What’s the Difference Between Assault and Battery?
Both assault and battery charges are not to be taken lightly. In Georgia, assault and battery can be charged as misdemeanors or felonies with both types of charges meaning potentially hefty fines and jail time.
What is Assault?
According to Georgia laws, assault is defined as the threat of or attempted harm of another person. This could include accusations such as:
- swinging at someone and missing;
- throwing an object at someone;
- pointing a weapon at someone and threatening them;
- threatening to hit or kill someone; and,
- attempted rape.
What is Battery?
Georgia law defines battery as the actual physical contact and potential harm of someone else. An example of battery includes hitting or punching someone forcibly to cause them pain. Compared to assault, for a battery charge to be filed, there needs to be physical contact between the accuser and the victim.
What Types of Charges Can be Filed for Assault or Battery?
There are two different types of charges that can be filed for both assault and battery - simple and aggravated. The difference between the charges can be broken down into the accuser’s intent and if that intent was malicious. Each type of charge can lead to different punishments in the state of Georgia:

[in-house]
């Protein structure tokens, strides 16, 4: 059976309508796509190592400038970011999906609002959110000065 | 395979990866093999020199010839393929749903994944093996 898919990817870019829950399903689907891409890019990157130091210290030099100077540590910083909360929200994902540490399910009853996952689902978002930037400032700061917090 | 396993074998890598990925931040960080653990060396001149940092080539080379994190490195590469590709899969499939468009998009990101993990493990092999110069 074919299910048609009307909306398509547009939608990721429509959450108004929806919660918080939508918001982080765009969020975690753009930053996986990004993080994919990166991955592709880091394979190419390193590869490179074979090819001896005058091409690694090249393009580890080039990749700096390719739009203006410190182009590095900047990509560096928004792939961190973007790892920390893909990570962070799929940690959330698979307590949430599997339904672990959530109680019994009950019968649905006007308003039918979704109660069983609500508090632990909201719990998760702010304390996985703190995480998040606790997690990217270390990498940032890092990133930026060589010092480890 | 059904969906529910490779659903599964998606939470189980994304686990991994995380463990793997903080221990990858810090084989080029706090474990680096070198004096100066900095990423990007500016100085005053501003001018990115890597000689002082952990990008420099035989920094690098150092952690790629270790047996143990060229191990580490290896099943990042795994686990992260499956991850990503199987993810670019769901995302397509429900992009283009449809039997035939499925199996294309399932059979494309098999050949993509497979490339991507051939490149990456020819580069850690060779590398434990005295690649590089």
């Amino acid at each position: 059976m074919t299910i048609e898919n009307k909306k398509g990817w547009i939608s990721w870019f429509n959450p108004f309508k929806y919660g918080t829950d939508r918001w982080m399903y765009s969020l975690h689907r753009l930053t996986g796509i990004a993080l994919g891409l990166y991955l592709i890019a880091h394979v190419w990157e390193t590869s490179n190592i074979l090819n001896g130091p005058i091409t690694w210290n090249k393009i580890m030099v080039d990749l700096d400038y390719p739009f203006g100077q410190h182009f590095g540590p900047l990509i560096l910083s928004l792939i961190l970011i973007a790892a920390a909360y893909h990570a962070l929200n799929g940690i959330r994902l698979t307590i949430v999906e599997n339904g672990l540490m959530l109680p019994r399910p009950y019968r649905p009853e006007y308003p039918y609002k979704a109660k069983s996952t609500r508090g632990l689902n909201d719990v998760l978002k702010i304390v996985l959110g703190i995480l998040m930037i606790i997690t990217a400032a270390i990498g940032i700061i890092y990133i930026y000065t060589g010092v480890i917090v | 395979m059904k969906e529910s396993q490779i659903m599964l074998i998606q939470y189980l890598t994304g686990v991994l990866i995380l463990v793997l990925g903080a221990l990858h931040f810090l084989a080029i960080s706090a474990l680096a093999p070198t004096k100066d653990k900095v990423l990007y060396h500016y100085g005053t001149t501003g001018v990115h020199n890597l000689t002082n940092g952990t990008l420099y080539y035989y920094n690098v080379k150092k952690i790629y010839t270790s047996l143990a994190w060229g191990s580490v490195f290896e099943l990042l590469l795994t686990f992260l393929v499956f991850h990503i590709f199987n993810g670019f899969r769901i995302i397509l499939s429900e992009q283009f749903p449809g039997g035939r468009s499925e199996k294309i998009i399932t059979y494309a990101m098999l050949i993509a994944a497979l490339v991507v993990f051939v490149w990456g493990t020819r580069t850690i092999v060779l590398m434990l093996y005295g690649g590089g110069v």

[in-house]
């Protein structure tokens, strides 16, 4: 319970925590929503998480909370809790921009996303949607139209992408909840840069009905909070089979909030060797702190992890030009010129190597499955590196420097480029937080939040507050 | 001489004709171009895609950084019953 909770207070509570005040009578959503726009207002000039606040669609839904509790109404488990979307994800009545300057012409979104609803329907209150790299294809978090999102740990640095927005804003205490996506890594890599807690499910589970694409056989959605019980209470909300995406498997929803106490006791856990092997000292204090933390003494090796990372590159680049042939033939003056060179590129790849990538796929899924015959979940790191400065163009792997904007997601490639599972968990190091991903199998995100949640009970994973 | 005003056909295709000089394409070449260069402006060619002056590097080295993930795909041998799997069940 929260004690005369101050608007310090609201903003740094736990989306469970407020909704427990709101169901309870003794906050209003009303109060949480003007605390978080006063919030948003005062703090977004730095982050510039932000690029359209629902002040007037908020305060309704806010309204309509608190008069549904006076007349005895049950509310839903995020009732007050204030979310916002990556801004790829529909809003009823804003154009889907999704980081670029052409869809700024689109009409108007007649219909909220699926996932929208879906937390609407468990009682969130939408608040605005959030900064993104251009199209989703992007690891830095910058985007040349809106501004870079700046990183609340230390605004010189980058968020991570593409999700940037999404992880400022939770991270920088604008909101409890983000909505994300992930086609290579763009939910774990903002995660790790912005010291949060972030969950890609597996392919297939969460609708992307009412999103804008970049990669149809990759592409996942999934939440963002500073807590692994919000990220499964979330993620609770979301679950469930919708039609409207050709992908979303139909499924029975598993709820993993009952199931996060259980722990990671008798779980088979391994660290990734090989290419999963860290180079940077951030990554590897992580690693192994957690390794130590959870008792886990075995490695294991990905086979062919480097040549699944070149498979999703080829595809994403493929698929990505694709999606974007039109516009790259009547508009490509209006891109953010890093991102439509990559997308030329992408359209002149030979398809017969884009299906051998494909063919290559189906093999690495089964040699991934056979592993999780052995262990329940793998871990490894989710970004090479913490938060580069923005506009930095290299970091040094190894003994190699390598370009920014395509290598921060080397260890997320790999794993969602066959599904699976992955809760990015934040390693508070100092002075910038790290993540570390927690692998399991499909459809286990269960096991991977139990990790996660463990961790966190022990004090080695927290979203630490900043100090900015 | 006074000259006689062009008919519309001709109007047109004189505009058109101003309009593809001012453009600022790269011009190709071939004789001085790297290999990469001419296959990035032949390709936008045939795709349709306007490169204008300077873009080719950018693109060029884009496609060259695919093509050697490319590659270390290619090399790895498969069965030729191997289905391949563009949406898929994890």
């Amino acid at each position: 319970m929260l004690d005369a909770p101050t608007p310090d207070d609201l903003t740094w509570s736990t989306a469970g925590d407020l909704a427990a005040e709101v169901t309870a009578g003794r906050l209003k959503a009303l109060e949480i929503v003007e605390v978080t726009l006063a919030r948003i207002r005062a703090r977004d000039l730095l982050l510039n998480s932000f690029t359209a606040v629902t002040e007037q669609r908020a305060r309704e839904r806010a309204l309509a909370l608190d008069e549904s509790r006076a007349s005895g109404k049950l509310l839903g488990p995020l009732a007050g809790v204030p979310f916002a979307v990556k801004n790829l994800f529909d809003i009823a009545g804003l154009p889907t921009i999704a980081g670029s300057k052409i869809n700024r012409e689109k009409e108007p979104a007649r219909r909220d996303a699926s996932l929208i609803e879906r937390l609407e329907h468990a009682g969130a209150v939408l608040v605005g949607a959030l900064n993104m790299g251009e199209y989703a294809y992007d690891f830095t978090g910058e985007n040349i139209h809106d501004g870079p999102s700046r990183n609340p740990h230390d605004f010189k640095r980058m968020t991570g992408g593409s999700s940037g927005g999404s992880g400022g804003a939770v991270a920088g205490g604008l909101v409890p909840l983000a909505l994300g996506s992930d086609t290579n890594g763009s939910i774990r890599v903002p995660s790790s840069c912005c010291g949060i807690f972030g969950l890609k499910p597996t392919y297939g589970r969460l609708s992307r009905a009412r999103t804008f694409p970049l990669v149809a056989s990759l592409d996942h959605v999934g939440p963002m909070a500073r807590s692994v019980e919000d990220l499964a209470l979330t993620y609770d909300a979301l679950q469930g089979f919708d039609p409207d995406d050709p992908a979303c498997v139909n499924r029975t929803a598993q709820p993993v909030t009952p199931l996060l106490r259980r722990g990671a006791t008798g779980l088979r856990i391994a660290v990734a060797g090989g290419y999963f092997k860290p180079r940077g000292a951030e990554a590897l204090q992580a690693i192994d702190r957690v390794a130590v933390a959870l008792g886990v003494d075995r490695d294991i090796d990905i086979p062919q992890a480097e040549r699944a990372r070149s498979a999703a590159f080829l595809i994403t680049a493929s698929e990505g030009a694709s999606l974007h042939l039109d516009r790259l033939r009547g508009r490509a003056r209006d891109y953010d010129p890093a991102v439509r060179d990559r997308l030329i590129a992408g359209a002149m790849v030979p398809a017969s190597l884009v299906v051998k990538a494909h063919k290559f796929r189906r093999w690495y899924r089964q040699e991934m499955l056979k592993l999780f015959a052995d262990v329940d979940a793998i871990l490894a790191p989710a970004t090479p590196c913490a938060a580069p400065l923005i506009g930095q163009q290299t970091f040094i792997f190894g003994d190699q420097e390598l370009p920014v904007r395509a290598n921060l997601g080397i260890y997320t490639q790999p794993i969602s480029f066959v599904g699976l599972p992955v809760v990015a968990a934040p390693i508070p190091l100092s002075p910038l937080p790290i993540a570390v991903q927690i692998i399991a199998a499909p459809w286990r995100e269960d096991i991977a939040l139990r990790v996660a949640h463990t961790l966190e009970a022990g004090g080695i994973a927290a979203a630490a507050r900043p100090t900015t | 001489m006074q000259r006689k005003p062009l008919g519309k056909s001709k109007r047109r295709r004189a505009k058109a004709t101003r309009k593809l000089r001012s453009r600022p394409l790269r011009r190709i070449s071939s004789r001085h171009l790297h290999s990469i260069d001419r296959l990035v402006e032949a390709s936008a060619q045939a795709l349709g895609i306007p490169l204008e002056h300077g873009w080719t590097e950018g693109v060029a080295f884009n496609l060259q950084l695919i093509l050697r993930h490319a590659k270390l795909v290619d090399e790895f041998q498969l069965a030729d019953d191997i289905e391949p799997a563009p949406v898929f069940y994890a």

- Simple Assault and Simple Battery: these charges are usually defined as a misdemeanor. This could lead to up to 12 months in jail and/or a fine of up to $5,000.
- Aggravated Assault and Aggravated Battery: compared to their simple assault and battery counterparts, an aggravated assault or battery charge has a heftier penalty. A conviction could mean up to 20 years in prison, probation up to 20 years, and a fine up to $100,000. If someone is convicted of aggravated assault and used their firearm while in a vehicle, the state imposes a three-year minimum prison sentence.
If you or a loved one is facing an assault or battery charge - whether it’s classified simple or aggravated - our attorneys are ready to help you. Call today at (404) 471-3177.